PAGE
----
Backlash on bipolar diagnoses in children
MGH psychiatrist's work stirs debate
No one has done more to convince Americans that even small children can suffer the dangerous mood swings of bipolar disorder than Dr. Joseph Biederman of Massachusetts General Hospital.
From his perch as one of the world's most influential child psychiatrists, Biederman has spread far and wide his conviction that the emotional roller coaster of bipolar disorder can start "from the moment the child opened his eyes" at birth. Psychiatrists used to regard bipolar disorder as a disease that begins in young adulthood, but now some diagnose it in children scarcely out of diapers, treating them with powerful antipsychotic medications based on Biederman's work.
"We need to treat these children. They are in a desperate state," Biederman said in an interview, producing a video clip of a tearful mother describing the way her preschool daughter assaulted her before the child began treatment for bipolar disorder. The chief of pediatric psychopharmacology at Mass. General, he compares his work to scientific break throughs of the past such as the first vaccinations against disease.
But the death in December of a 4-year-old Hull girl from an overdose of drugs prescribed to treat bipolar disorder and attention deficit hyperactivity disorder has triggered a growing backlash against Biederman and his followers. Rebecca Riley's parents have been charged with deliberately giving the child overdoses of Clonidine, a medication sometimes used to calm aggressive children. Still, many wondered why a girl so young was being treated in the first place with Clonidine and two other psychiatric drugs, including one not approved for children's use. Riley's psychiatrist has said she was influenced by the work of Biederman and his protege, Dr. Janet Wozniak.
"They are by far the leading lights in terms of providing leadership in the treatment of children who have disorders such as bipolar," said J. W. Carney Jr., lawyer for Dr. Kayoko Kifuji, a Tufts-New England Medical Center psychiatrist who temporarily gave up her medical license after Riley died on Dec. 13, 2006. "Dr. Kifuji subscribes to the views of the Mass. General team."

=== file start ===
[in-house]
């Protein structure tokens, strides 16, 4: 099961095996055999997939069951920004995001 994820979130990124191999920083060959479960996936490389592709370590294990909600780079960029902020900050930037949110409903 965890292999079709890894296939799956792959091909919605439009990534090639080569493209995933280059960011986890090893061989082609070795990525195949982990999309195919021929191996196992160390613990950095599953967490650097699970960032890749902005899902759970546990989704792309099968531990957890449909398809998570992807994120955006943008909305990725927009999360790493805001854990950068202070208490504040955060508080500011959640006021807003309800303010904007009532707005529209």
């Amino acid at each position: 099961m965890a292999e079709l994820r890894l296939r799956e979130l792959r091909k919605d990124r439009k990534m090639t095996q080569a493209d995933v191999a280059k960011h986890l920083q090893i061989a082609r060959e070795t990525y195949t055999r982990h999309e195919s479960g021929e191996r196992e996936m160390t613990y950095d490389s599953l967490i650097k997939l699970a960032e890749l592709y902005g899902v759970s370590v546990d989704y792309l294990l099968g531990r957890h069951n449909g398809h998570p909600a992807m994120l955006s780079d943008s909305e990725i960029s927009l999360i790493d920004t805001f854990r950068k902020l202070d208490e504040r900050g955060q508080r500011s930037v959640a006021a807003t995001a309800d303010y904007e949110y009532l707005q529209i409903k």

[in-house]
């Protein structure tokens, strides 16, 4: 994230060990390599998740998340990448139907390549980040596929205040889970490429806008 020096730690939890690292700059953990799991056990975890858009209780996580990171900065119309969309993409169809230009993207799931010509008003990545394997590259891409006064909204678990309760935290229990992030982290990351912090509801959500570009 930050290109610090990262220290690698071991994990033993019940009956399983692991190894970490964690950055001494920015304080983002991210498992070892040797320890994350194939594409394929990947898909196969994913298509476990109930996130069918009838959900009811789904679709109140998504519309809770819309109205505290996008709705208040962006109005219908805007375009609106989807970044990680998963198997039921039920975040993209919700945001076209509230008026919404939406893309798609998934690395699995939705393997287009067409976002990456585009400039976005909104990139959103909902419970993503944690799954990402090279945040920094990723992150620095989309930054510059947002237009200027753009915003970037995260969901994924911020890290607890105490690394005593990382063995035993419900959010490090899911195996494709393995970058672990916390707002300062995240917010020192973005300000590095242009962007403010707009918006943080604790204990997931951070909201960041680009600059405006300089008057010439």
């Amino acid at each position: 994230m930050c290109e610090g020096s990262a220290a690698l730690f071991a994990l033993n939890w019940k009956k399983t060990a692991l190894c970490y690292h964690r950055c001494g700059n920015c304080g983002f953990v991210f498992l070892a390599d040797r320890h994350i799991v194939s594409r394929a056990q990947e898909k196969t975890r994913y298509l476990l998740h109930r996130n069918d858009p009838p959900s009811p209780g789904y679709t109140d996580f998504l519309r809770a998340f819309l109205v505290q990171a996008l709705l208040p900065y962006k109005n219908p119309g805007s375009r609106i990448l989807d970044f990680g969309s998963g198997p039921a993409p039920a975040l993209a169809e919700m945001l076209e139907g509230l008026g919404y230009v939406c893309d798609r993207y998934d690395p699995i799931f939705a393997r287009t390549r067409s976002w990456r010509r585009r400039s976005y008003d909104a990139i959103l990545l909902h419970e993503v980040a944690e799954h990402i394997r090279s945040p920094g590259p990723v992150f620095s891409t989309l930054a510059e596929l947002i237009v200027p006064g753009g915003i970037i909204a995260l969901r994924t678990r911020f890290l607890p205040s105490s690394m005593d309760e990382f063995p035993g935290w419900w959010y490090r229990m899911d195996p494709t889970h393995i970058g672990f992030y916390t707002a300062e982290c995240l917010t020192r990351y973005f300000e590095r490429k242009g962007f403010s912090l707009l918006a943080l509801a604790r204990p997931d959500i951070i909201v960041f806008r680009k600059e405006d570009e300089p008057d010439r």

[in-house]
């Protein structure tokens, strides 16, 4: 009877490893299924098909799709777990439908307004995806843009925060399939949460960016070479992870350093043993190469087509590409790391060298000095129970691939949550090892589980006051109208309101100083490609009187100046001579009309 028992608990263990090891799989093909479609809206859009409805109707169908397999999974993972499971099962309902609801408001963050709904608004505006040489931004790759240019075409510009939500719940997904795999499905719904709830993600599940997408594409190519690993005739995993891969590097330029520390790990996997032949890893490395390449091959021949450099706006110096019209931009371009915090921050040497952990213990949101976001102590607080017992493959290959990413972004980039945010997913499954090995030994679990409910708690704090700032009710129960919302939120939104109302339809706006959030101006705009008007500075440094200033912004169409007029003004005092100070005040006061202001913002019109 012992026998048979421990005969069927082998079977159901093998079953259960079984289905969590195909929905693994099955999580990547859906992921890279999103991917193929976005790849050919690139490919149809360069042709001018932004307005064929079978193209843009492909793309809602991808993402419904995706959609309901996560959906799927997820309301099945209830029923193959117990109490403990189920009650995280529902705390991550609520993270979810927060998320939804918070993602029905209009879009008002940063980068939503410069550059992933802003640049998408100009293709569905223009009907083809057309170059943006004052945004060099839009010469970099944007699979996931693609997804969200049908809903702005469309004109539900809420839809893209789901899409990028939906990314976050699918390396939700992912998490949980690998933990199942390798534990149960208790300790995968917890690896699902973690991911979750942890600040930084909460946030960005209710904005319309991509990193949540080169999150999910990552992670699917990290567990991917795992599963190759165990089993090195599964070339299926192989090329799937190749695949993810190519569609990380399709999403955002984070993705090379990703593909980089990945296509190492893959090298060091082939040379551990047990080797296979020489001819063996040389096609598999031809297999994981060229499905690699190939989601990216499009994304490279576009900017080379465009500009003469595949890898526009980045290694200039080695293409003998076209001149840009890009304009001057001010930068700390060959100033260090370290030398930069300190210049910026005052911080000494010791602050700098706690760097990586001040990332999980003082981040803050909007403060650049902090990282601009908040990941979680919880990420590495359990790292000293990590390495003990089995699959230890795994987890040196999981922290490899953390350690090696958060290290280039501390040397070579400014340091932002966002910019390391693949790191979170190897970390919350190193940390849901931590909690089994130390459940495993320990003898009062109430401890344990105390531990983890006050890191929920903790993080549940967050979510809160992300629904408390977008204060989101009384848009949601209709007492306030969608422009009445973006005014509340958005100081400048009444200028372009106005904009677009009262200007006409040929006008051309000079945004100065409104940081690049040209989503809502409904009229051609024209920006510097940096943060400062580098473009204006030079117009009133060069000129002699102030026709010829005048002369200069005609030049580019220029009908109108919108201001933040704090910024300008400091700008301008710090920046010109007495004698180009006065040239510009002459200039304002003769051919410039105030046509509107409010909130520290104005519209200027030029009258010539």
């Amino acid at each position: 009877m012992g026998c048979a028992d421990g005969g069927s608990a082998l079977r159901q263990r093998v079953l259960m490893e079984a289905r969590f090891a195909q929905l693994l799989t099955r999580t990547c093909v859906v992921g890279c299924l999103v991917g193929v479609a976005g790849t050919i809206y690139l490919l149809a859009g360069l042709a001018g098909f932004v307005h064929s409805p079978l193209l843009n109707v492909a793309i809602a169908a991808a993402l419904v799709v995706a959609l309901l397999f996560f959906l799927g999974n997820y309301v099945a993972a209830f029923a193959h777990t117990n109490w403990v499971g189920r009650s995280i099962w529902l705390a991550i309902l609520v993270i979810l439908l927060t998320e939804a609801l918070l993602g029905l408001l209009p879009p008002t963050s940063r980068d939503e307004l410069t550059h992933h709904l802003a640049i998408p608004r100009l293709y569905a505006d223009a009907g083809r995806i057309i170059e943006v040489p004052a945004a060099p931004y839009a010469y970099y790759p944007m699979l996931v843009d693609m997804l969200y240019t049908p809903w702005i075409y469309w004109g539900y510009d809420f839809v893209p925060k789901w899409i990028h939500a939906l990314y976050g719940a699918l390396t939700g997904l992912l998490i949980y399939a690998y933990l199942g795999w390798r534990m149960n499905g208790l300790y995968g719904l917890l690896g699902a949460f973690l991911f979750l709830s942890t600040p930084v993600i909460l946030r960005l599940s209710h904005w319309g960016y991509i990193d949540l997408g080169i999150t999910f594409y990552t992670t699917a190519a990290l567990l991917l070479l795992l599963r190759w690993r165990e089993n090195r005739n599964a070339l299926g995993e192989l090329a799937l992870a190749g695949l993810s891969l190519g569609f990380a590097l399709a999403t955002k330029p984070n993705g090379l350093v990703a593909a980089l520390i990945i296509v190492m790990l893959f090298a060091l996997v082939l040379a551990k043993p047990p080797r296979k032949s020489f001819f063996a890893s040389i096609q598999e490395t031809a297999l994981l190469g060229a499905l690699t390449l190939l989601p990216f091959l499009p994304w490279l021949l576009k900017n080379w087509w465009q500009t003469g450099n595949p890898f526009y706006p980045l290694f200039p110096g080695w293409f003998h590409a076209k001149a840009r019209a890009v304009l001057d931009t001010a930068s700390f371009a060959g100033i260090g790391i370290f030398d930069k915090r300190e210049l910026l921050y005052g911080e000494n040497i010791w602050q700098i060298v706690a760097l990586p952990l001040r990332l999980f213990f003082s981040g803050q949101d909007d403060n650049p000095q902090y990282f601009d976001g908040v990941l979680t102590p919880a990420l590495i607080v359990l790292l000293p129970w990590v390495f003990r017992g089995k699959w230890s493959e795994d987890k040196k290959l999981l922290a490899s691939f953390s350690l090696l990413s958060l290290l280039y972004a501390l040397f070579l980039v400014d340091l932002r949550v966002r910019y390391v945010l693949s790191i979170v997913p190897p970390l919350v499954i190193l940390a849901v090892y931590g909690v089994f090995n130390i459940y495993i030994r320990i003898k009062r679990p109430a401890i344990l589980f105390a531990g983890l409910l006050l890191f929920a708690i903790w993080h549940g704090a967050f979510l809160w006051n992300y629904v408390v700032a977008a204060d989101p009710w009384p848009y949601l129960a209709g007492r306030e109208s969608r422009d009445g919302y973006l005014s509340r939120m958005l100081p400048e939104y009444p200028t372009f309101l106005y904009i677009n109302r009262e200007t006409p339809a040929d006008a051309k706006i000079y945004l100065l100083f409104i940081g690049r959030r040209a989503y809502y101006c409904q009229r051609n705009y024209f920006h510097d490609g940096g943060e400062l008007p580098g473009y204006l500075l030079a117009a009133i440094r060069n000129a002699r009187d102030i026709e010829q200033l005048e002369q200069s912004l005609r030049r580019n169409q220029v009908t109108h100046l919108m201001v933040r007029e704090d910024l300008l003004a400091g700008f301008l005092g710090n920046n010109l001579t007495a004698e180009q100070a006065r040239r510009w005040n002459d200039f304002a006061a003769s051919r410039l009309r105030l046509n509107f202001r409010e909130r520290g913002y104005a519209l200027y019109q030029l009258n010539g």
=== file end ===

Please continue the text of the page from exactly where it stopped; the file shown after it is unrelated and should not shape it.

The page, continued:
Part of the criticism of Biederman speaks to a deeper issue in psychiatry: the extensive financial ties between the drug industry and researchers. Biederman has received research funding from 15 drug companies and serves as a paid speaker or adviser to seven of them, including Eli Lilly & Co. and Janssen Pharmaceuticals, which make the multi billion-dollar antipsychotic drugs Zyprexa and Risperdal, respectively. Though not much money was earmarked for bipolar research, critics say the resources help him advance his aggressive drug treatment philosophy.
Numerous psychiatrists say Riley's overdose suggests that bipolar disorder is becoming a psychiatric fad, leaving thousands of children on risky medications based on symptoms such as chronic irritability and aggressiveness that could have other causes. Riley's father, for example, had only recently returned to the home after being accused of child abuse, according to police. Since the girl's death, state officials have stepped up a review of the 8,343 children taking the latest antipsychotic medications under the Medicaid program for conditions including bipolar disorder, to be sure the treatment is appropriate.
Psychiatrists too often prescribe these medications, which carry side effects such as weight gain and heart disease risk, without addressing problems in the children's lives, said Dr. Gordon Harper, director of child and adolescent services at the state Department of Mental Health. He likened the approach to "tuning the piano while the subway is going by."